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Educating Women and Healthcare Practitioners on Hormone Use During Menopause

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Menopause is natural, and understanding hormone use during menopause can bring relief to women during the seven-to-14-year transition.

“Menopause is normal. Menopause is natural,” said Patricia Geraghty, FNP-BC, women’s health nurse practitioner and the medical director of Each Woman’s Health in Walnut Creek, California. “There’s nothing wrong with menopause.”

Gold standard

“Hormones are such a beneficial thing for women,” said Geraghty, a member of the HealthyWomen Women’s Health Advisory Council. She calls hormones the gold standard for treating menopause issues, including sleep disruption, disabling hot flashes, and moodiness.

In the 90s, hormone therapy for menopause was popular but controversial. A randomized controlled trial of 32,000 women looked at whether hormones should be used lifelong. Half the women in this study received a placebo and the other half were given conjugated equine estrogen and a synthetic progesterone. The study was stopped early because researchers saw an increased risk of breast cancer in women who were taking the estrogen plus progestin.

However, Geraghty said those women who had the increased risk were a median age of 63 — well past the menopause transition. “The problem is that data was extrapolated to all hormones that are harmful,” she said, noting it’s “an extreme example of taking data from one group and applying it to a different group.”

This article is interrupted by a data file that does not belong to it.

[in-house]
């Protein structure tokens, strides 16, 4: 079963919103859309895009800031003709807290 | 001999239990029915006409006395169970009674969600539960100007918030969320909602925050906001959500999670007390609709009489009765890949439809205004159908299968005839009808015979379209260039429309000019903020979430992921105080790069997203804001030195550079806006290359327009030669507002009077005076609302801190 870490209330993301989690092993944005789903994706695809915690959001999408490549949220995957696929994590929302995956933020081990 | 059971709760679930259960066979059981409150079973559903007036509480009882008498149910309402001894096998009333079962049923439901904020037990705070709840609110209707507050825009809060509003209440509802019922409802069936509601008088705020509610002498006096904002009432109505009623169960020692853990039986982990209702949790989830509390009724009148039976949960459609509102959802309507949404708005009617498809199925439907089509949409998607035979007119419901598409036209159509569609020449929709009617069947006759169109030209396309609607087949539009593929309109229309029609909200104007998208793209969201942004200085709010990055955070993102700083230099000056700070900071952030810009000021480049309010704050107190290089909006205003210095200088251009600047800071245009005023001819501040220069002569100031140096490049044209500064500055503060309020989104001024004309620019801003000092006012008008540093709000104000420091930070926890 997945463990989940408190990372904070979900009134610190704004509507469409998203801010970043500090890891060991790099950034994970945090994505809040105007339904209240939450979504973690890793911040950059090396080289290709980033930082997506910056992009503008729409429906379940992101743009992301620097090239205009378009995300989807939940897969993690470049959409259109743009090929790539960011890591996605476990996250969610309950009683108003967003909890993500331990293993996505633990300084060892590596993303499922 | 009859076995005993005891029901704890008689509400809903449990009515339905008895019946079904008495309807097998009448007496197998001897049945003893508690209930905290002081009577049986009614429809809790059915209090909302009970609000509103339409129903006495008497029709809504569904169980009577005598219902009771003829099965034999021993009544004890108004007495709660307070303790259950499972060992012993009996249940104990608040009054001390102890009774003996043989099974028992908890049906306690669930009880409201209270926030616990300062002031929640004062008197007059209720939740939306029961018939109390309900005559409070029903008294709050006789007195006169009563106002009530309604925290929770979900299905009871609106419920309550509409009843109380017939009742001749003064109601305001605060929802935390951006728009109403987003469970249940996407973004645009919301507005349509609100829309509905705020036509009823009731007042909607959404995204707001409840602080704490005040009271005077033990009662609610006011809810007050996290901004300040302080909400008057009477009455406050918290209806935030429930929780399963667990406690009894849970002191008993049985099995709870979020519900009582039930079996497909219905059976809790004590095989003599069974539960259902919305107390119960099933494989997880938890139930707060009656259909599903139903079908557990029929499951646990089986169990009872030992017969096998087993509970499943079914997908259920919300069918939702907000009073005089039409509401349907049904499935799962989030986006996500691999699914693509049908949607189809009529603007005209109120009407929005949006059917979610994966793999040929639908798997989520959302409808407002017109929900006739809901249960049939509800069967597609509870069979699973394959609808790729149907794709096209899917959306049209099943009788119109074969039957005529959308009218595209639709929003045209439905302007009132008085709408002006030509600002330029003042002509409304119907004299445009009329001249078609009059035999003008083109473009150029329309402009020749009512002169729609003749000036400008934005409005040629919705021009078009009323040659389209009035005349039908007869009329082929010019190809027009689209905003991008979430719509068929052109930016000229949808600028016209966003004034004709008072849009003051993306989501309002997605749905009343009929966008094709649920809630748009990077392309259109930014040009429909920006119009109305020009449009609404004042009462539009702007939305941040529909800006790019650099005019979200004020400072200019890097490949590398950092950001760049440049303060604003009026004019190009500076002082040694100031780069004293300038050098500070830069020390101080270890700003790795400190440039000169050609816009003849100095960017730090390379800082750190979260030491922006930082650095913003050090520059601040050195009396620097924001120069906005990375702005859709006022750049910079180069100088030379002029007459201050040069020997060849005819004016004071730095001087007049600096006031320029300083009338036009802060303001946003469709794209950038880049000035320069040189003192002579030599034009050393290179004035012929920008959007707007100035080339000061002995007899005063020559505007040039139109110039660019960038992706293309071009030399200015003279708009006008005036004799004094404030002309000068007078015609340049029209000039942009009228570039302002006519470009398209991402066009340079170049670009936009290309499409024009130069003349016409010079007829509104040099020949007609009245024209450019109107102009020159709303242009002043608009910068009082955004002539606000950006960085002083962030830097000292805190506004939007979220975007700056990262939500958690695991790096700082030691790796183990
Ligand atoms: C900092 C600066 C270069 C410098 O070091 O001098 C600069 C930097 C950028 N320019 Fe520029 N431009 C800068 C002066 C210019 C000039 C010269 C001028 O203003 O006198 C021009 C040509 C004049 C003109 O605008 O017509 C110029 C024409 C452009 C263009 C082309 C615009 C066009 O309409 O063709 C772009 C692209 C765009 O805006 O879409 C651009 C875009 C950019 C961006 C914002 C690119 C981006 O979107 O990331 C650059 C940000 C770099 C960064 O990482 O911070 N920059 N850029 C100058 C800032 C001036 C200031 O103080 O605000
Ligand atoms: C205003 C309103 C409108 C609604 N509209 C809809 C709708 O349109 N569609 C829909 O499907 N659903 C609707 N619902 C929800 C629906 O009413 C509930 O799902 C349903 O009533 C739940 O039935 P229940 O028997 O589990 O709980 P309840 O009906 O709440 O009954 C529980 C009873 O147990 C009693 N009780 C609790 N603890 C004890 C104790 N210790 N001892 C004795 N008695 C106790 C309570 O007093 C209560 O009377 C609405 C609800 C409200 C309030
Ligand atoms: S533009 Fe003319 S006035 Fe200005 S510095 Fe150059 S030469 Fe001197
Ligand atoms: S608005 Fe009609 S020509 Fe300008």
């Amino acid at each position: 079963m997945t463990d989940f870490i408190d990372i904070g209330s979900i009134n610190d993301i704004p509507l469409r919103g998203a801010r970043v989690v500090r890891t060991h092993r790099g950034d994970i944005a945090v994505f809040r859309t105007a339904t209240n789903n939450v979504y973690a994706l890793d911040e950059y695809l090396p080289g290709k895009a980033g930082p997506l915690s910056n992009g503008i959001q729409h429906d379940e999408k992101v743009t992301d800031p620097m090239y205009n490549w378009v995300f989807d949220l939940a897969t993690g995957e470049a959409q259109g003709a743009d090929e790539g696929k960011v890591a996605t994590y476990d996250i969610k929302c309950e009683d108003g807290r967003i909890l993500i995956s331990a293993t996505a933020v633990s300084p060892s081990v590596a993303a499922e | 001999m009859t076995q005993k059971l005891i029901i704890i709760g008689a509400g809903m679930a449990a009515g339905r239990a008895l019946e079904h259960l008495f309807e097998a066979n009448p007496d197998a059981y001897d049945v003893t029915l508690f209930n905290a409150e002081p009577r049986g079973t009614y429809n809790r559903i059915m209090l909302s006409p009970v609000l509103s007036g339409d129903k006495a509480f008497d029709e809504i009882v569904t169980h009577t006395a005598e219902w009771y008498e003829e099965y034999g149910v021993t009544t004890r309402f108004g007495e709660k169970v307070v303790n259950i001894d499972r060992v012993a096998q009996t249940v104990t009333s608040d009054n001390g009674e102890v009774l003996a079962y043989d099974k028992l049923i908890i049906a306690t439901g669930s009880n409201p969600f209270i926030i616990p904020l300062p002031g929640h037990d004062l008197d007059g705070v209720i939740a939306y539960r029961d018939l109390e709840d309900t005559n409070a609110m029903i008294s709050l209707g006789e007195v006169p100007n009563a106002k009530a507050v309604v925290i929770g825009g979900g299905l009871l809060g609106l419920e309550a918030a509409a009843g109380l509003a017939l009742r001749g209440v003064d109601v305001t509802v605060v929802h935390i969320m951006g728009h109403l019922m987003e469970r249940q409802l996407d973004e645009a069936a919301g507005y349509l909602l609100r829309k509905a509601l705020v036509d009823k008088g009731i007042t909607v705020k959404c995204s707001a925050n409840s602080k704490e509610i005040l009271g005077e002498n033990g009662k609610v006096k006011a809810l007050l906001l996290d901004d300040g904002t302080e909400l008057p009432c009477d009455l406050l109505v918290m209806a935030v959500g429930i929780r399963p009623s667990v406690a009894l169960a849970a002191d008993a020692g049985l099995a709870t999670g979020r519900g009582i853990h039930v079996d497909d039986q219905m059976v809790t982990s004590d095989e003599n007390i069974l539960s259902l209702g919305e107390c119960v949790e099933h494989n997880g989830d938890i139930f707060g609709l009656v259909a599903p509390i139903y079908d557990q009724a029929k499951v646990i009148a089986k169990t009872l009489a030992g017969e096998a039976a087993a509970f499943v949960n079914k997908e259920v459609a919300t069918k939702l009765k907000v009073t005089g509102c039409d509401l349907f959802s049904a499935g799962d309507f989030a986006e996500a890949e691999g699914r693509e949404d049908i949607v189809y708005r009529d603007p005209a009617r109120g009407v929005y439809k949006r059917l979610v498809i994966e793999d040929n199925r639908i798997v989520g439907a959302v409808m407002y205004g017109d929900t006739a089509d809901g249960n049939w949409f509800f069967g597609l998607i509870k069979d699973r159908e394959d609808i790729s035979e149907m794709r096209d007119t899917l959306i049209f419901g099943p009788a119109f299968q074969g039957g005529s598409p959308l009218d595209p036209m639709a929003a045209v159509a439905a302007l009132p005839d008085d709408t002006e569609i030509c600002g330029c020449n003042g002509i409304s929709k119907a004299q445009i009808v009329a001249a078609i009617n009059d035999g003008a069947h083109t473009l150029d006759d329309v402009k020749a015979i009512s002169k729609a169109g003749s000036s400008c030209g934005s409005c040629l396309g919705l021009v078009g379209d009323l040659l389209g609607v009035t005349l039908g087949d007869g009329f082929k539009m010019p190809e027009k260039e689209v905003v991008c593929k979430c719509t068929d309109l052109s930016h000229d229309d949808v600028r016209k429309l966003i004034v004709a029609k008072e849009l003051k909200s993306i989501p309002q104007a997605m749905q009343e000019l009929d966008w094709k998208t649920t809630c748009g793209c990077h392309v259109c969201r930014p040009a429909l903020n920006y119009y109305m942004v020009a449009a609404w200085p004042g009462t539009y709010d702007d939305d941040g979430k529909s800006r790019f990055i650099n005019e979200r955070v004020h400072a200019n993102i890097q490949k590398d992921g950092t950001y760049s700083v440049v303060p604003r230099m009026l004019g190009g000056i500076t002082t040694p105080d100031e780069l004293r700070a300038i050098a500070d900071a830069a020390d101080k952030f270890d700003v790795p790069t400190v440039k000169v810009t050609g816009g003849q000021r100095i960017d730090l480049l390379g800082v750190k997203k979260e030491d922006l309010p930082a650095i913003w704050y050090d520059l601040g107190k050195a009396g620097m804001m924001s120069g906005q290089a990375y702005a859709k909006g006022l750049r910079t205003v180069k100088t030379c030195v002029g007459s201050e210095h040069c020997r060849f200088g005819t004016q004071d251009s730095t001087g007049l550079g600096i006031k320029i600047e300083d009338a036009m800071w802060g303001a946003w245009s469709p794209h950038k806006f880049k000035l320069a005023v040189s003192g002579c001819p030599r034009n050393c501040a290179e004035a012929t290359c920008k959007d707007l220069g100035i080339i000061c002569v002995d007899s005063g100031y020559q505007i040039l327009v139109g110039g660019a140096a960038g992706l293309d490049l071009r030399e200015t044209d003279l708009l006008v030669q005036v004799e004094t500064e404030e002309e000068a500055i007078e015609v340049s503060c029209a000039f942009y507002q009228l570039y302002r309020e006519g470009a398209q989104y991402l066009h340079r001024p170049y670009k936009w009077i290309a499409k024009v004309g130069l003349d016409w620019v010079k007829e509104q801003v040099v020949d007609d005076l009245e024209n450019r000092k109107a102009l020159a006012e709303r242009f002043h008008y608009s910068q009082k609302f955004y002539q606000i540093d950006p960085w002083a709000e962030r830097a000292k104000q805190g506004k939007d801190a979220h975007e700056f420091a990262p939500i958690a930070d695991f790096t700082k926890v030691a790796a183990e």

Understanding hormones

Hormones can help women manage symptoms during menopause, such as hot flashes, disrupted sleep, racing brain, fatigue, and moodiness.

While hot flashes are normal and temporary, they can interfere with some women’s lives. Geraghty sayid many women, including Black women and overweight women, may start experiencing hot flashes before their respective periods actually stop. Hot flashes can linger too. She says 42% of women ages 60 to 64 still have hot flashes and night sweats.

Geraghty said women should consider weaning off of hormones or stopping them about 10 years from menopause or by age 59. She also said women who have a uterus can use estrogen and progesterone to protect their uterus, but there’s a risk of breast cancer when it’s used for a long time. Looking at recent data, she sayid women who’ve had hysterectomies were given estrogen only for seven years because they didn’t need the progesterone to protect their uterus. They’ve been followed for 18 years and have no increased risk of breast cancer. Women using estradiol and progesterone don’t have an increased risk of breast cancer until after six years.

Still, the biggest risk of an adverse event from hormone use is a blood clot. But she explains that typically women in their 50s don’t have a very high baseline risk for blood clots. Plus, with transdermal dosing, such as a patch, gel, or spray, the risk of blood clots from hormones is eliminated.

Continuing education

Geraghty wants patients and clinicians to be informed about menopause. One of the biggest challenges is how little medical professionals are taught about the topic.

“There’s a tremendous amount of undereducation on menopause in medical schools,” she said. “The median amount of time teaching menopause in the curriculum is one hour. So, women really have trouble finding someone that can be informed to provide them care.”

That’s why she wrote and edited the book “Each Women’s Menopause: An Evidence Based Resource,” which is directed at healthcare providers. “I want them to be at least aware, and then we need to facilitate them acquiring the information.”

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